My bread looks great when I just took them out from the oven. But right after cooling a little, the surface of the bread starts wrinkling. Why?
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Sounds like the heat from the interior of the bread is essentially steaming the crust, which the softens and deflates - a result of the loaf being slightly undercooked. Don't be afraid of getting some color on the top of your loaf; many experts suggest baking until it's dark brown on top for maximum flavor. If that's just not for you, though, try leaving your loaf in the oven with the door slightly cracked for awhile after you turn the heat off.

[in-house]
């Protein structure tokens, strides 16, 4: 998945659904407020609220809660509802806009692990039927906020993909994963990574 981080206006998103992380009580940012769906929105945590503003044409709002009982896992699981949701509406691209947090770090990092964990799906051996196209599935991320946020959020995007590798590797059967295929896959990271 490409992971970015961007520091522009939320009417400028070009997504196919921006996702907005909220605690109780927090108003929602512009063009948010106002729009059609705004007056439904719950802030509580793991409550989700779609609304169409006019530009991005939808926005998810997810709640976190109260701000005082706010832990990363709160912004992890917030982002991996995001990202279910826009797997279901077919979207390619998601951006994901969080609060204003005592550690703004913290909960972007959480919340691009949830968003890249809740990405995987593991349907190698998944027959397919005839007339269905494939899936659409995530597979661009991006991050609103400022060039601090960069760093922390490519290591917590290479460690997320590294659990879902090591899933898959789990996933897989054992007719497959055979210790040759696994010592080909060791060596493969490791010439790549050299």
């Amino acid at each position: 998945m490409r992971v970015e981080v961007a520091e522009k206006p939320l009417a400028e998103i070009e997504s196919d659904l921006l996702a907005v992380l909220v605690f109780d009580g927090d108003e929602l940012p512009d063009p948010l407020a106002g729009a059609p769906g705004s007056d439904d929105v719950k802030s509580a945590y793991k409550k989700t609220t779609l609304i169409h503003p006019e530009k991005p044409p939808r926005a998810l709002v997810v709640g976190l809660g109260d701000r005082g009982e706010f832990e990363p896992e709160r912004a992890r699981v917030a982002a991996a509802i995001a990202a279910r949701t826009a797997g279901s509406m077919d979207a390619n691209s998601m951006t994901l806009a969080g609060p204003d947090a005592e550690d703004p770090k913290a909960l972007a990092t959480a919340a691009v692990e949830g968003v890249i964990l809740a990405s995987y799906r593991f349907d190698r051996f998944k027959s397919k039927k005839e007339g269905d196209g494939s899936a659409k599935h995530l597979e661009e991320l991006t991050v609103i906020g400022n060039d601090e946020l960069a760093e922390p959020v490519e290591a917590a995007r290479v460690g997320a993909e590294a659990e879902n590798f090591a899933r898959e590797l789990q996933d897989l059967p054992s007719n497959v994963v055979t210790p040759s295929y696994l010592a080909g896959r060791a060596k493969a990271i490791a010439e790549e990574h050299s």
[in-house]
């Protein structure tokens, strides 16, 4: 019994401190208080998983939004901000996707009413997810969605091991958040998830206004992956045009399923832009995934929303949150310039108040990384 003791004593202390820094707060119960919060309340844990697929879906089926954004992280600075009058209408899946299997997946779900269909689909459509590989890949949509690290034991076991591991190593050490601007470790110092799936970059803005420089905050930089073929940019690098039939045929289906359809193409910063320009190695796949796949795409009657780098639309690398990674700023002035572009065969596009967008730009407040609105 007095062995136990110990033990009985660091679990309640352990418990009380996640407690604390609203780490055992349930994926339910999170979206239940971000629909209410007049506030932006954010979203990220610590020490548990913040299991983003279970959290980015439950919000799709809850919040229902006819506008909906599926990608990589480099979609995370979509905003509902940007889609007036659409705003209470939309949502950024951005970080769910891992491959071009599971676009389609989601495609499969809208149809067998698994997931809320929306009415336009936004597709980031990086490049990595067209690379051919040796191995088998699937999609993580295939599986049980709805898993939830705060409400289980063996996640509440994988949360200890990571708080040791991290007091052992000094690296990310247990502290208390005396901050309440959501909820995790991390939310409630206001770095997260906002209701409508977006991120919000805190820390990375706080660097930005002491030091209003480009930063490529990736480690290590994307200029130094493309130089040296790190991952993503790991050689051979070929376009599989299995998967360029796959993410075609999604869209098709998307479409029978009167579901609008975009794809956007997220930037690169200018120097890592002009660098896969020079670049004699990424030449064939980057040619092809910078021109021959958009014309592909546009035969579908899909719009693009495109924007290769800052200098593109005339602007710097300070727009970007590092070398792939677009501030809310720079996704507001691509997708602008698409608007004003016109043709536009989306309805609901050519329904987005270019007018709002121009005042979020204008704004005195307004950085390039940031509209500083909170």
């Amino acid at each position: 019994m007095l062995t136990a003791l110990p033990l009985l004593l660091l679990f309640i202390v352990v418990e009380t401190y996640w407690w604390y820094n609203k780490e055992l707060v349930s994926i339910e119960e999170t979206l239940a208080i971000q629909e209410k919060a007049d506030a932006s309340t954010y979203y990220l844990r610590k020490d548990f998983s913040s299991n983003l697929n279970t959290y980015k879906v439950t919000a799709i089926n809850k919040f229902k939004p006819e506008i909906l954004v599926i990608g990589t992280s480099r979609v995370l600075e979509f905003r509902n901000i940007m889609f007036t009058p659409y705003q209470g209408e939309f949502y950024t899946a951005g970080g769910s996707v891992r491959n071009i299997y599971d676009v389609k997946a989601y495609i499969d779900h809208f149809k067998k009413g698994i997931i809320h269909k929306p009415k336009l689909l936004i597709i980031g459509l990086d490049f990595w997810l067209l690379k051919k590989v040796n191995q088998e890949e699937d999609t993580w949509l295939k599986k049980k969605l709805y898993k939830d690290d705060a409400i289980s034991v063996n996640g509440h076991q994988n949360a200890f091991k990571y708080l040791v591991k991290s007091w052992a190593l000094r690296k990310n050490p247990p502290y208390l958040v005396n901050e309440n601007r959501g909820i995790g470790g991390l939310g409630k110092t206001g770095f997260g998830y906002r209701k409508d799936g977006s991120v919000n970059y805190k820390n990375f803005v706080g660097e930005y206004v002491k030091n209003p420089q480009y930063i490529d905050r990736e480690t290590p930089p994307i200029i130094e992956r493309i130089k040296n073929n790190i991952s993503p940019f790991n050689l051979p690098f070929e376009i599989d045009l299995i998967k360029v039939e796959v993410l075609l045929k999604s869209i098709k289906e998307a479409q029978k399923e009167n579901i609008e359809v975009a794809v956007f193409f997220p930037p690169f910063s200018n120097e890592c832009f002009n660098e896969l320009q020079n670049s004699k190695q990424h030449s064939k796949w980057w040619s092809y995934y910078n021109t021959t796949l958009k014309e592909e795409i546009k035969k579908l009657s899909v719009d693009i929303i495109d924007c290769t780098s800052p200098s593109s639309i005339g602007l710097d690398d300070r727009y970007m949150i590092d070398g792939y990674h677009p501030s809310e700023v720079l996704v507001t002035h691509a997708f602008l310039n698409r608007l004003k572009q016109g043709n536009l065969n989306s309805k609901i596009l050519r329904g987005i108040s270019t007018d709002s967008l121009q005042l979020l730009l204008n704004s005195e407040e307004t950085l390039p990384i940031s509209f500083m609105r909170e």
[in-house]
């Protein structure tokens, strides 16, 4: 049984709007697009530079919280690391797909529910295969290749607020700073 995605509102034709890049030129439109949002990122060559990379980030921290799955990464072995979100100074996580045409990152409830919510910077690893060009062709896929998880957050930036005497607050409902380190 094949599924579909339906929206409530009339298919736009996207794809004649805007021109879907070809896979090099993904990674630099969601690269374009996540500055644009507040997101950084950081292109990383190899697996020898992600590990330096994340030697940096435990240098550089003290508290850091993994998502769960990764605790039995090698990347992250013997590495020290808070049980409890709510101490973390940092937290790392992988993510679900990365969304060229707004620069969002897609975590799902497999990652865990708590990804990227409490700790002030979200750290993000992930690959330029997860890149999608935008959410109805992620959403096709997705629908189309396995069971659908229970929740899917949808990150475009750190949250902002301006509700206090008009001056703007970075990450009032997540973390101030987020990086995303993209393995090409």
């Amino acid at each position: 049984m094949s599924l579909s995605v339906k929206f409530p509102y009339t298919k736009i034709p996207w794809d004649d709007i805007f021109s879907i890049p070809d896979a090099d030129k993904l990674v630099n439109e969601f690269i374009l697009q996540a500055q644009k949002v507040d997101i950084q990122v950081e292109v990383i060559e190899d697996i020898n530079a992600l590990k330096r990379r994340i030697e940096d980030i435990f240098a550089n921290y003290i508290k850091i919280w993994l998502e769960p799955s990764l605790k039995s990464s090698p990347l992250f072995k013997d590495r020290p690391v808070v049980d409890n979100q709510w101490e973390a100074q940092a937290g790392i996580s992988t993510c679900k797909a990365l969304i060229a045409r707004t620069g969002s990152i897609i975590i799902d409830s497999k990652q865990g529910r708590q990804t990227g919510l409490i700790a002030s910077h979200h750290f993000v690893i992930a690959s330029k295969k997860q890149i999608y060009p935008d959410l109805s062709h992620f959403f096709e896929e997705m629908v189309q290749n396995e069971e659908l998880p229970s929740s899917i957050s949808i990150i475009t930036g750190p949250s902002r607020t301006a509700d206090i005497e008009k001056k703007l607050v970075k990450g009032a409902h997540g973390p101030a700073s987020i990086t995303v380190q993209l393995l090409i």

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Baking bread to a deep golden brown is also referred to as "putting a French bake on it." Americans are sadly known for sometimes preferring pale, anemic breads and pastries. You can even take its temperature. Traditional loaf breads should reach an internal temp of 185; baguettes and sourdoughs should go to 210. Get your bread out of the oven as soon as it is done, and most importantly, get it out of the loaf pan. The longer it sits in the pan, the longer it steams itself wrinkly. Turn or lift it out of the pan and set in on a cooling rack as soon as it emerges from the oven.